Saturday, December 8, 2012

"It seemed like nobody wanted to show me how..."

That theme came up more than once at this year's Nashville SewBiz Meet & Greet at SouthStar last weekend. Our Sew Biz entrepreneurs were telling how they got started in the commercial sewing business. Which may explain why we had another such enthusiastic and informative sharing-time at the meeting - if you want to accomplish anything in the sewing business these days, you better pick your colleagues' brains because it's mostly learn-as-you-grow.

Once again we had a great mix of folks in attendance, including stylists (those people who dress country music stars for shows and videos), a retailer, a journalist, and several cut and sew professionals. We heard a bunch of inspiring and entertaining stories!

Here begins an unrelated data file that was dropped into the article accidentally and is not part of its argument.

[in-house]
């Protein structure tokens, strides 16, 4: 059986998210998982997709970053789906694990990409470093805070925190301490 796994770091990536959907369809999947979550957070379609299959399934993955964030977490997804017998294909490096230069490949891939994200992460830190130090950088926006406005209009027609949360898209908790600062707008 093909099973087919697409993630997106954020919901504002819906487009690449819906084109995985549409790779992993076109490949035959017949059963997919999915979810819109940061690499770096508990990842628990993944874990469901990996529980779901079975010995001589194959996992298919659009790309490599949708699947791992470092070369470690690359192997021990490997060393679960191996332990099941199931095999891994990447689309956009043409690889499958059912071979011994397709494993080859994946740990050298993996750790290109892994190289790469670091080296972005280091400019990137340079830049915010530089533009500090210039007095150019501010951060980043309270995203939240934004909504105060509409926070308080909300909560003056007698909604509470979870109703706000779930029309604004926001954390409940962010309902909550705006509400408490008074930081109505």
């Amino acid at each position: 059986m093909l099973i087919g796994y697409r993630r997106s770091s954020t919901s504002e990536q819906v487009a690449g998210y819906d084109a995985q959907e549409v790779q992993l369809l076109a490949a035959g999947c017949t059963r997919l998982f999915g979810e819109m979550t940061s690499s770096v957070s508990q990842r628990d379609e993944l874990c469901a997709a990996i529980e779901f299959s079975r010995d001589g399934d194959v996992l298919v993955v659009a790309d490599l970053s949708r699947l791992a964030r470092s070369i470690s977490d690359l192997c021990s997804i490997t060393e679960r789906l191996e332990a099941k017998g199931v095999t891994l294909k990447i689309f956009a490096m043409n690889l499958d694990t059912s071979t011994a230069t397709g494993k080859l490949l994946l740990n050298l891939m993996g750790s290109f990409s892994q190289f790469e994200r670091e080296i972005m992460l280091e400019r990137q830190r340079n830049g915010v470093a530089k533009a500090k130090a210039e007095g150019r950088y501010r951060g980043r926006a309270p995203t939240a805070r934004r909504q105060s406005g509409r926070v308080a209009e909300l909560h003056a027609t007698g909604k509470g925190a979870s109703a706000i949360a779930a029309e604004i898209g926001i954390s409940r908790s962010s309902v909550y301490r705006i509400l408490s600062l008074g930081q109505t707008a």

In the picture at left, Diane Kuykendall of SouthStar, her husband Mark, and Loretta
Thompson
 
react to Otis James' telling of how he came to Nashville and started his bow tie and cap business.

Three years ago, Otis pulled into our parking lot after a referral from Brother Sebastian at the Blue Cloud Abbey in South Dakota and informed us of his plans. With Loretta's guidance, he learned enough about designing, cutting, and sewing to get started and today his business Otis James Nashville is one of the hottest things going in town. And he learned from a real pro. Loretta has professional tailor credentials, does alterations at one of the national department stores locally, and owns Crown Caps Scrub Caps as well.